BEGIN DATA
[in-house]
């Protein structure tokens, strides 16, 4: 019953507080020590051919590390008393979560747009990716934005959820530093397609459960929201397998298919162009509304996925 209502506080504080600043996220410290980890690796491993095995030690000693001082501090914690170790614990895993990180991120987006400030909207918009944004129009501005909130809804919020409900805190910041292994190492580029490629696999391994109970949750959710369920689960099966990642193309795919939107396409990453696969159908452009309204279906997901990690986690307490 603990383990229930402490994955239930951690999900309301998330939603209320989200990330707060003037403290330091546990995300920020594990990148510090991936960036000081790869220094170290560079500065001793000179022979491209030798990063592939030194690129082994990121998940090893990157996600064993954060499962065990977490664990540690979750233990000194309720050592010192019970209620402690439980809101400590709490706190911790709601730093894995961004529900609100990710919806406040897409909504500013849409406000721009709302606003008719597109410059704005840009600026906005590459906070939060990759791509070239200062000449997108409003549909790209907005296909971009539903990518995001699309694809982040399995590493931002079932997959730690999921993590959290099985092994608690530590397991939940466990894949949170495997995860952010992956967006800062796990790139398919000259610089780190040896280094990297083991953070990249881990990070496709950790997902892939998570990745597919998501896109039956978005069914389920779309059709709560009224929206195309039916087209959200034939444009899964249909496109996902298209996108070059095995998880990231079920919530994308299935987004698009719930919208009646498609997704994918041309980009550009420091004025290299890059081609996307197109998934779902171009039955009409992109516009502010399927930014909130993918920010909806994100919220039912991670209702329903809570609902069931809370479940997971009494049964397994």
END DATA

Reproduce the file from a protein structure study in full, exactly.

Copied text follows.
[in-house]
């Protein structure tokens, strides 16, 4: 019953507080020590051919590390008393979560747009990716934005959820530093397609459960929201397998298919162009509304996925 209502506080504080600043996220410290980890690796491993095995030690000693001082501090914690170790614990895993990180991120987006400030909207918009944004129009501005909130809804919020409900805190910041292994190492580029490629696999391994109970949750959710369920689960099966990642193309795919939107396409990453696969159908452009309204279906997901990690986690307490 603990383990229930402490994955239930951690999900309301998330939603209320989200990330707060003037403290330091546990995300920020594990990148510090991936960036000081790869220094170290560079500065001793000179022979491209030798990063592939030194690129082994990121998940090893990157996600064993954060499962065990977490664990540690979750233990000194309720050592010192019970209620402690439980809101400590709490706190911790709601730093894995961004529900609100990710919806406040897409909504500013849409406000721009709302606003008719597109410059704005840009600026906005590459906070939060990759791509070239200062000449997108409003549909790209907005296909971009539903990518995001699309694809982040399995590493931002079932997959730690999921993590959290099985092994608690530590397991939940466990894949949170495997995860952010992956967006800062796990790139398919000259610089780190040896280094990297083991953070990249881990990070496709950790997902892939998570990745597919998501896109039956978005069914389920779309059709709560009224929206195309039916087209959200034939444009899964249909496109996902298209996108070059095995998880990231079920919530994308299935987004698009719930919208009646498609997704994918041309980009550009420091004025290299890059081609996307197109998934779902171009039955009409992109516009502010399927930014909130993918920010909806994100919220039912991670209702329903809570609902069931809370479940997971009494049964397994």